OK - a mister is a spray bottle that emits a fine, almost fog-like spray of water as opposed to a coarse stream. They are used for plants (like orchids) that need high humidity. Can buy them in art supply stores, but will be cheaper in a garden center or WalMart. May even find them at dollar stores. You can also lightly spray the surface of your painting to keep it from drying too quickly as you work. For a limp canvas, you want the rear to be damp, but not to the point where the water is running off the surface. You can do it before you paint or after the fact as needed.
My sister-in-law lives in the "Valley" and does water soluble oils. She gets most of her supplies from an outfit in ON rather than pay the inflated Michael's prices. Will see if I can get the addy and pass it along.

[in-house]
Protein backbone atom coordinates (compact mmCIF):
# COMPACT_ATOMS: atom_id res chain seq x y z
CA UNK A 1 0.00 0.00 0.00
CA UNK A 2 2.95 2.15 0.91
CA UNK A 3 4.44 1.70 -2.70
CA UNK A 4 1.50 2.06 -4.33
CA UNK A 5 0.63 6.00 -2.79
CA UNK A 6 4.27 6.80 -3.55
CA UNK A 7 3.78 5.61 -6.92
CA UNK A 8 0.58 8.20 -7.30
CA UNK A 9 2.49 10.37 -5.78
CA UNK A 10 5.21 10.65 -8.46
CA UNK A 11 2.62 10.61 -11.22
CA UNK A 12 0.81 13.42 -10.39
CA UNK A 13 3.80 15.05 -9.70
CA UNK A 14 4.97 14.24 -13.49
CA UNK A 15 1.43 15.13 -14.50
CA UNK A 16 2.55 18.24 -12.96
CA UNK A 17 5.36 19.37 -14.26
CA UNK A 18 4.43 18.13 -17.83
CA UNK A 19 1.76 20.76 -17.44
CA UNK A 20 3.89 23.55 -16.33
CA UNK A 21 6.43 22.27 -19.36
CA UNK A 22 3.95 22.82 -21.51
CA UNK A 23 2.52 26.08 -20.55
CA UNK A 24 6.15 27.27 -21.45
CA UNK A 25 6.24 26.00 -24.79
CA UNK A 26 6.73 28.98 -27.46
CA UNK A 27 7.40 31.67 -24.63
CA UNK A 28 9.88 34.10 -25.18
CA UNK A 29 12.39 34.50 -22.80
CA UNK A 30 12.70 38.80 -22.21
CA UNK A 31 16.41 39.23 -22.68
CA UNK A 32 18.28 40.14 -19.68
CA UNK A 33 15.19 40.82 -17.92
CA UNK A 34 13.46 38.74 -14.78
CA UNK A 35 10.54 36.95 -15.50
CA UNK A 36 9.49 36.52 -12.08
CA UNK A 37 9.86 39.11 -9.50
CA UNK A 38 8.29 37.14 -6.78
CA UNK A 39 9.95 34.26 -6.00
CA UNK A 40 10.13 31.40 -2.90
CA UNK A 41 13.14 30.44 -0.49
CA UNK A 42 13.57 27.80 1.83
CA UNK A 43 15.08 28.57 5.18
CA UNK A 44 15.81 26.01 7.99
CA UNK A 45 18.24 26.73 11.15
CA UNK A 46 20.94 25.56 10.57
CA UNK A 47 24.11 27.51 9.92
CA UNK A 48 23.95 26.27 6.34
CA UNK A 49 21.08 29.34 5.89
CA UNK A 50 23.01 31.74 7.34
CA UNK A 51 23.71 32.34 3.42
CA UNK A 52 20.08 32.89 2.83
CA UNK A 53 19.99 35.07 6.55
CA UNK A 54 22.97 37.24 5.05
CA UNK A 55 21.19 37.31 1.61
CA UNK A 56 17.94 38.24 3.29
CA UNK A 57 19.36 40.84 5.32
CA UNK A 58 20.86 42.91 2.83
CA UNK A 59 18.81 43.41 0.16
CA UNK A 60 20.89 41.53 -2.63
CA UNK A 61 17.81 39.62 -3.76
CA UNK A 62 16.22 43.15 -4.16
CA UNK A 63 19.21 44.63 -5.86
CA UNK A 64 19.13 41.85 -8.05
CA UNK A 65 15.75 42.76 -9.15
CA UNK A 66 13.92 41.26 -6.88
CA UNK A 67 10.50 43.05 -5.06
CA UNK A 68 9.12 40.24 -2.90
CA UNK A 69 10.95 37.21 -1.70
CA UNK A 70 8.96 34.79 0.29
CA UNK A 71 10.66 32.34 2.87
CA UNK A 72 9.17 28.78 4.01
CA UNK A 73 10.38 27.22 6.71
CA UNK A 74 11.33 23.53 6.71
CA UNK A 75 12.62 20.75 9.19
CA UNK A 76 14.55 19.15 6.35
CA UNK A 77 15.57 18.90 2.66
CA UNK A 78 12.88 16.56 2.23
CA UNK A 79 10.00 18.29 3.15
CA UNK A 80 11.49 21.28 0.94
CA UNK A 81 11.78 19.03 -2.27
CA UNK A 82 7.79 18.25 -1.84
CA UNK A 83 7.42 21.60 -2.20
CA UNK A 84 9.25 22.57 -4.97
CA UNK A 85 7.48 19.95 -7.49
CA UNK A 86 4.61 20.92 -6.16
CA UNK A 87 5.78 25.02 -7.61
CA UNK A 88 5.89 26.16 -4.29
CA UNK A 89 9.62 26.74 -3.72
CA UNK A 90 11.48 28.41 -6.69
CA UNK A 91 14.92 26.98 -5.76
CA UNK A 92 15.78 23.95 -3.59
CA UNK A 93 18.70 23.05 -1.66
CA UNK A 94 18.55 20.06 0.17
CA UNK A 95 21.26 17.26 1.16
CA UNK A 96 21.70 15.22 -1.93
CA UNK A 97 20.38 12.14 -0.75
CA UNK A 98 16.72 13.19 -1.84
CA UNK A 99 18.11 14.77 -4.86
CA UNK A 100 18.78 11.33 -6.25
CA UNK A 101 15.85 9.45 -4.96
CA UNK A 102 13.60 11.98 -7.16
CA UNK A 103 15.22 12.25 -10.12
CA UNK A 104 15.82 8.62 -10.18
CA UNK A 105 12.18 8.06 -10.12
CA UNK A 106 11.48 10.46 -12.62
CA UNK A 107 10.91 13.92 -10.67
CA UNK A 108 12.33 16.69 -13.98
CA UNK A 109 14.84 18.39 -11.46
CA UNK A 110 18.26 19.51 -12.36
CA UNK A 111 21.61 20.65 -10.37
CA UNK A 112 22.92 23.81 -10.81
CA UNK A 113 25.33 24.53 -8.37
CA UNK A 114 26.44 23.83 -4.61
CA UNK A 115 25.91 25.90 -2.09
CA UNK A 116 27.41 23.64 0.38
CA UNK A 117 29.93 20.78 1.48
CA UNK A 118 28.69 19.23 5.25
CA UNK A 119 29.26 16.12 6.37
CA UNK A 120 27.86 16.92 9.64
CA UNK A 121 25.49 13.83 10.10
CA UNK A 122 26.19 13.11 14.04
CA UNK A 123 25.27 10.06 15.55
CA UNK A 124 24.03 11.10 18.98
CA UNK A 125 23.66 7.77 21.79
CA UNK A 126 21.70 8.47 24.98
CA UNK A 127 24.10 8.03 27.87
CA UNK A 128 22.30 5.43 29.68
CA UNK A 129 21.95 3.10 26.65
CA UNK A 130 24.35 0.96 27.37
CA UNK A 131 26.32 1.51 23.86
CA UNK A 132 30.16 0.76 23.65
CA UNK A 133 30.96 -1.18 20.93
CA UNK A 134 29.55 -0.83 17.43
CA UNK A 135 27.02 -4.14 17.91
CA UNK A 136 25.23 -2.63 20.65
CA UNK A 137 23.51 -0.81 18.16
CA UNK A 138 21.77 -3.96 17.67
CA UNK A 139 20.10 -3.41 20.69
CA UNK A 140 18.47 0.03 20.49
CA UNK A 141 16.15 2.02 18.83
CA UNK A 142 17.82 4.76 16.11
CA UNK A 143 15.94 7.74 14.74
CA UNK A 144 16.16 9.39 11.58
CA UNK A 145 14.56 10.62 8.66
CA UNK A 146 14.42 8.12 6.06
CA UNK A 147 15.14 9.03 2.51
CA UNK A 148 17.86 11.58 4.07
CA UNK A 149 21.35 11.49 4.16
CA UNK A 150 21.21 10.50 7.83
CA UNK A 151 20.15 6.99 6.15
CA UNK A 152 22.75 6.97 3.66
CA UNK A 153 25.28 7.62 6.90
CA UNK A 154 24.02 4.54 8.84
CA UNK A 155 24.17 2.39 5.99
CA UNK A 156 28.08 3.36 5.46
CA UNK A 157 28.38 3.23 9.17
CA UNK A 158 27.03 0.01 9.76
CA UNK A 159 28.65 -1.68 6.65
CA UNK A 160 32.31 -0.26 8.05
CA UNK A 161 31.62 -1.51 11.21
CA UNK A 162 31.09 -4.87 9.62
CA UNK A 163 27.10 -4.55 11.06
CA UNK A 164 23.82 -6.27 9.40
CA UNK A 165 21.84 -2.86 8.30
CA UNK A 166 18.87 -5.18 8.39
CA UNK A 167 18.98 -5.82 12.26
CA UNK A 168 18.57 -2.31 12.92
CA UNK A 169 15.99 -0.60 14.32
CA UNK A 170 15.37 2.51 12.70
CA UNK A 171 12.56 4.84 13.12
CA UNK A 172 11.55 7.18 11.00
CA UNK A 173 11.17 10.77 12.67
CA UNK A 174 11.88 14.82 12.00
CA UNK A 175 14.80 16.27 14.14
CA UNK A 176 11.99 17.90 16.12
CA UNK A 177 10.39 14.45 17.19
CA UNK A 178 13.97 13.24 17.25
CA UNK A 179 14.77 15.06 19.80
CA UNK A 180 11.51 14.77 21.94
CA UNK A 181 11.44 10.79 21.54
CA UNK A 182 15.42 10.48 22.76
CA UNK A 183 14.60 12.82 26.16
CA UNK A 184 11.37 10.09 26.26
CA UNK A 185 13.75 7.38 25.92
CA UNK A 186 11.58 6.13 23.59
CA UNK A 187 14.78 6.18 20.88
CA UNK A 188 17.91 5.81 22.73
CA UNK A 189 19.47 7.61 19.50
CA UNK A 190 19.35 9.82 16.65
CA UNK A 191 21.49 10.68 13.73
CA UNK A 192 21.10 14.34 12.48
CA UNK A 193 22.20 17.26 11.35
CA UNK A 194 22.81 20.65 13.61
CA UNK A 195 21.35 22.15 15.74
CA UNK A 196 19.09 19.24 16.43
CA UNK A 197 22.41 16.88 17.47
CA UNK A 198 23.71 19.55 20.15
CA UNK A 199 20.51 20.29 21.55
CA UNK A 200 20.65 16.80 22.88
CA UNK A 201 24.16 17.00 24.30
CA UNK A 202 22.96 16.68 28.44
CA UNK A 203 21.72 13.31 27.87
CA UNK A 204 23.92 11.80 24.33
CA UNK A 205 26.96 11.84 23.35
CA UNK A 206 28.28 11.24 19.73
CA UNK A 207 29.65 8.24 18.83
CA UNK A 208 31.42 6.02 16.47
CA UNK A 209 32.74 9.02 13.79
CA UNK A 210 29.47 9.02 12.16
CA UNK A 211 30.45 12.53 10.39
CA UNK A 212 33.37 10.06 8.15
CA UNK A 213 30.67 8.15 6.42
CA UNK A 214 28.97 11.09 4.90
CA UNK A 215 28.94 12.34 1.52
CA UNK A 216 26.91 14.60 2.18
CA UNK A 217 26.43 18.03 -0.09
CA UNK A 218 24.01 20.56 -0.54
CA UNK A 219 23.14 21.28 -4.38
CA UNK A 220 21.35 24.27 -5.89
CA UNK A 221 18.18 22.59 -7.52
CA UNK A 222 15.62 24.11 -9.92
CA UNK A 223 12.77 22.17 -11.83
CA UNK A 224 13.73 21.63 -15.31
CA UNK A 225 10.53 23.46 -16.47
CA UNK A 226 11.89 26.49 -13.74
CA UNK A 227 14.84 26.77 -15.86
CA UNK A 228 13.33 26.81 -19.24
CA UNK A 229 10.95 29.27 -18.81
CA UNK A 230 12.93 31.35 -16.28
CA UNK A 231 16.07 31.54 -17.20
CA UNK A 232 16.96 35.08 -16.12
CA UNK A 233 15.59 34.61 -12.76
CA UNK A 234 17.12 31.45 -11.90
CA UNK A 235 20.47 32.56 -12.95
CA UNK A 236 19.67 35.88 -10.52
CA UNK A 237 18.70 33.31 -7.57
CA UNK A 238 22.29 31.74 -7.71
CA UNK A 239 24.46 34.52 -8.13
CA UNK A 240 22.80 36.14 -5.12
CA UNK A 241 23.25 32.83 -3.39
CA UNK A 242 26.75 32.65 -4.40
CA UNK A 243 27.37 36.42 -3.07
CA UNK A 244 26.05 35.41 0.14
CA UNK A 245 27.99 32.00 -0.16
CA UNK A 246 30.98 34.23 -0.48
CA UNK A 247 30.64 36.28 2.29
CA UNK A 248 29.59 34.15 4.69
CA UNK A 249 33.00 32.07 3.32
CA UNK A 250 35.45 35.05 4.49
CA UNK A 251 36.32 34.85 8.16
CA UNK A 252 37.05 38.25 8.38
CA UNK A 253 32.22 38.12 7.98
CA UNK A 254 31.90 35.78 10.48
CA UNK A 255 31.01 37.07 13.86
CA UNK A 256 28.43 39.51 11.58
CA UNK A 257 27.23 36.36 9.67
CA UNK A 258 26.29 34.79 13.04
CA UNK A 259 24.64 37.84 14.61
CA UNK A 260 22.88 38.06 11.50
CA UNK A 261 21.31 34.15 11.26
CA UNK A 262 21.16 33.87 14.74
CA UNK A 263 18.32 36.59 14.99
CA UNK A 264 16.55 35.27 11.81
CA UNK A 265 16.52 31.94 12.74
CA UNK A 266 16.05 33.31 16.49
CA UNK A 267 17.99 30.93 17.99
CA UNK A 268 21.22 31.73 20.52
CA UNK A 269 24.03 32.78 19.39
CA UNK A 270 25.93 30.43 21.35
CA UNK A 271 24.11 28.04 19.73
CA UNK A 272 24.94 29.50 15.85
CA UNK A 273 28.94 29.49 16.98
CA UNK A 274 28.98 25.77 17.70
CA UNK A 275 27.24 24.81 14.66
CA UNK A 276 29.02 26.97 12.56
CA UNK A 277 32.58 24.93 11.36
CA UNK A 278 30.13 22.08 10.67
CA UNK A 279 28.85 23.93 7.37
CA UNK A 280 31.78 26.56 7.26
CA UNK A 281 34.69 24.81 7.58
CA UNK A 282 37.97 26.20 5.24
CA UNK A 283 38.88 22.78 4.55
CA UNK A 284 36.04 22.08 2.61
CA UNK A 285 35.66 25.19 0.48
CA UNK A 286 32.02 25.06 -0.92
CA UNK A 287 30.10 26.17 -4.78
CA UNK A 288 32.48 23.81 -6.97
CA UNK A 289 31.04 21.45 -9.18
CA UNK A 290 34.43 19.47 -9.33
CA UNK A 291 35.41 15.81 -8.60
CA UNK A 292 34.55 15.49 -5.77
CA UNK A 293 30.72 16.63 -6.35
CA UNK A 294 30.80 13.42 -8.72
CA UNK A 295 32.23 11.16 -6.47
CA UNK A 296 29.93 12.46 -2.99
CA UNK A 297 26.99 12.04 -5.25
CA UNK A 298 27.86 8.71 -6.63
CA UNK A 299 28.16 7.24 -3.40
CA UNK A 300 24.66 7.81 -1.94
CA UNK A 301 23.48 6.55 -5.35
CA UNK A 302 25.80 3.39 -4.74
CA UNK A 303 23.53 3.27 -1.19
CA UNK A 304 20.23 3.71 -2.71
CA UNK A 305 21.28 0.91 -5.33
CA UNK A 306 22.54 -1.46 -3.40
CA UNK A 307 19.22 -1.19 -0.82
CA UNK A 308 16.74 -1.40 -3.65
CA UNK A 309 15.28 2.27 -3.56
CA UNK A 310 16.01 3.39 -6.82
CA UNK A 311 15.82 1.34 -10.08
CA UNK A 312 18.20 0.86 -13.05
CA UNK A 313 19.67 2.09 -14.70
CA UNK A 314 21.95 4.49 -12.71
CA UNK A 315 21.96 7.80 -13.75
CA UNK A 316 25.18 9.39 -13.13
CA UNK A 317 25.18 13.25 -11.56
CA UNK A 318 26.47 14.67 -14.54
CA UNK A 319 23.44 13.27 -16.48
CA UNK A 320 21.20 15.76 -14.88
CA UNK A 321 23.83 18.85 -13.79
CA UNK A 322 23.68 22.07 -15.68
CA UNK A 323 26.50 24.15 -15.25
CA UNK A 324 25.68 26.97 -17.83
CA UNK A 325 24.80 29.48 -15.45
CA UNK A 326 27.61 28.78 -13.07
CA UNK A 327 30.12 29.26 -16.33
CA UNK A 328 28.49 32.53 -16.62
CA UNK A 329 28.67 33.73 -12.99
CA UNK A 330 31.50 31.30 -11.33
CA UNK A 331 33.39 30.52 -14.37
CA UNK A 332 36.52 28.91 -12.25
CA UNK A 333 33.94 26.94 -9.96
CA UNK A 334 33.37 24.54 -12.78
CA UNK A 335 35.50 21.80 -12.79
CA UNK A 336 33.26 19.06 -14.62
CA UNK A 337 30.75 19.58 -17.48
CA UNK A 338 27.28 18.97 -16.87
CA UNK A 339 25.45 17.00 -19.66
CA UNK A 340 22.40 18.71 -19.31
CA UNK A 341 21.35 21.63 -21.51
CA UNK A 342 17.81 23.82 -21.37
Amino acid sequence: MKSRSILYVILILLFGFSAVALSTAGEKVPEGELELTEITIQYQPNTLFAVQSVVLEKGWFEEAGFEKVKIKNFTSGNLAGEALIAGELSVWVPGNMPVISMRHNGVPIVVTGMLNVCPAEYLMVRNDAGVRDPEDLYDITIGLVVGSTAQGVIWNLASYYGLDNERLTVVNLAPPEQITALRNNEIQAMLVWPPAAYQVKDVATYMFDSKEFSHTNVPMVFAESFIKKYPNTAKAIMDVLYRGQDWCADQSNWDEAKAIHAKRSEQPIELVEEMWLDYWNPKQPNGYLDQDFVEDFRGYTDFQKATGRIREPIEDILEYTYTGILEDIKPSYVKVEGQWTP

Hi Catherine! I like your "Birches" painting. From the photo, it appears to be done on a stretched canvas (there is a vertical line on the left side in the photo). The line that shows up like this is due to the canvas being a little "limp" and not completely taut. There is an easy fix for this. Simply use a mister and dampen the entire rear surface of the canvas with water. As the canvas dries out, the fibers will shrink and regain the needed tension.
Welcome, Catherine! Nice photo of Peggy's Cove too!
I grew up in Dartmouth, and have a lot of relatives along the South Shore. Went from there to Sarnia ON and currently in central NY State. I started with oils in high school and flipped to acrylics shortly after they became available because I liked doing knife painting. Oils just took an eternity to dry, and often cracked in the process.
Getting back in to painting now that retirement is a reality; things have changed a lot in the interim. Karen's site has a lot of nice folks on board, and we do learn a lot from each other. Don't be bashful about asking questions; makes us all think about our own practices. There are some free "tutorials" that Karen has done up, and they can be a big help when starting out (or re-starting).